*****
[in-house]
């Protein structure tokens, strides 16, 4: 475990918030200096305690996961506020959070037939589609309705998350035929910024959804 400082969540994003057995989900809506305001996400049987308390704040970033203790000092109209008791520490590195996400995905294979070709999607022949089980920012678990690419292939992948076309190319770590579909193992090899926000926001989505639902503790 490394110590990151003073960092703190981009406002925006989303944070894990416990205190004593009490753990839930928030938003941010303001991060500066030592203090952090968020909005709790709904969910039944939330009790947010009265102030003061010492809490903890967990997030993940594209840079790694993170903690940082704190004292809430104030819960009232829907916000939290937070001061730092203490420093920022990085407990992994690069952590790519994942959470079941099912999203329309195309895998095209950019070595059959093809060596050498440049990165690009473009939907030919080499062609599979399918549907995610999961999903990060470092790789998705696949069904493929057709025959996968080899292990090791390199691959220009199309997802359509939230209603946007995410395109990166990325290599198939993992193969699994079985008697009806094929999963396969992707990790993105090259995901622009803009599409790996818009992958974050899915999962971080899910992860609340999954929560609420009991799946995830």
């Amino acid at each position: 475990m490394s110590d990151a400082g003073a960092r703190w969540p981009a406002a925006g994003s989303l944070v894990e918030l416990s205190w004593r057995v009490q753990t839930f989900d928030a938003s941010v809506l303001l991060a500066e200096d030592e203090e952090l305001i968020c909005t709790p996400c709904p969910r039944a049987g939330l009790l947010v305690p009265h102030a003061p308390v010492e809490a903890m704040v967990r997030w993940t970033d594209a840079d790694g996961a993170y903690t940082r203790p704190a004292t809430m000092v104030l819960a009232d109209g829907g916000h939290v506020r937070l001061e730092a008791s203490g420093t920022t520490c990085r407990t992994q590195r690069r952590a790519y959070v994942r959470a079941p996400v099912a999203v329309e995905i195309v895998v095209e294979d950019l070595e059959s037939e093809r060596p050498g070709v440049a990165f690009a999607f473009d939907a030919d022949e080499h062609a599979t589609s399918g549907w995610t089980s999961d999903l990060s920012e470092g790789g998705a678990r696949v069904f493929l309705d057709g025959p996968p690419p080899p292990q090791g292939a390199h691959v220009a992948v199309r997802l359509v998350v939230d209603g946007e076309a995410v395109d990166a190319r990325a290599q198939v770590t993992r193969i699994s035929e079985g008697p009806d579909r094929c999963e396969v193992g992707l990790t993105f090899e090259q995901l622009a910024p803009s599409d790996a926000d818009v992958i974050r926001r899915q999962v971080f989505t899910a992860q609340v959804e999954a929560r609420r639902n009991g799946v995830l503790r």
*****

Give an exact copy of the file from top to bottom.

[in-house]
């Protein structure tokens, strides 16, 4: 475990918030200096305690996961506020959070037939589609309705998350035929910024959804 400082969540994003057995989900809506305001996400049987308390704040970033203790000092109209008791520490590195996400995905294979070709999607022949089980920012678990690419292939992948076309190319770590579909193992090899926000926001989505639902503790 490394110590990151003073960092703190981009406002925006989303944070894990416990205190004593009490753990839930928030938003941010303001991060500066030592203090952090968020909005709790709904969910039944939330009790947010009265102030003061010492809490903890967990997030993940594209840079790694993170903690940082704190004292809430104030819960009232829907916000939290937070001061730092203490420093920022990085407990992994690069952590790519994942959470079941099912999203329309195309895998095209950019070595059959093809060596050498440049990165690009473009939907030919080499062609599979399918549907995610999961999903990060470092790789998705696949069904493929057709025959996968080899292990090791390199691959220009199309997802359509939230209603946007995410395109990166990325290599198939993992193969699994079985008697009806094929999963396969992707990790993105090259995901622009803009599409790996818009992958974050899915999962971080899910992860609340999954929560609420009991799946995830």
């Amino acid at each position: 475990m490394s110590d990151a400082g003073a960092r703190w969540p981009a406002a925006g994003s989303l944070v894990e918030l416990s205190w004593r057995v009490q753990t839930f989900d928030a938003s941010v809506l303001l991060a500066e200096d030592e203090e952090l305001i968020c909005t709790p996400c709904p969910r039944a049987g939330l009790l947010v305690p009265h102030a003061p308390v010492e809490a903890m704040v967990r997030w993940t970033d594209a840079d790694g996961a993170y903690t940082r203790p704190a004292t809430m000092v104030l819960a009232d109209g829907g916000h939290v506020r937070l001061e730092a008791s203490g420093t920022t520490c990085r407990t992994q590195r690069r952590a790519y959070v994942r959470a079941p996400v099912a999203v329309e995905i195309v895998v095209e294979d950019l070595e059959s037939e093809r060596p050498g070709v440049a990165f690009a999607f473009d939907a030919d022949e080499h062609a599979t589609s399918g549907w995610t089980s999961d999903l990060s920012e470092g790789g998705a678990r696949v069904f493929l309705d057709g025959p996968p690419p080899p292990q090791g292939a390199h691959v220009a992948v199309r997802l359509v998350v939230d209603g946007e076309a995410v395109d990166a190319r990325a290599q198939v770590t993992r193969i699994s035929e079985g008697p009806d579909r094929c999963e396969v193992g992707l990790t993105f090899e090259q995901l622009a910024p803009s599409d790996a926000d818009v992958i974050r926001r899915q999962v971080f989505t899910a992860q609340v959804e999954a929560r609420r639902n009991g799946v995830l503790r």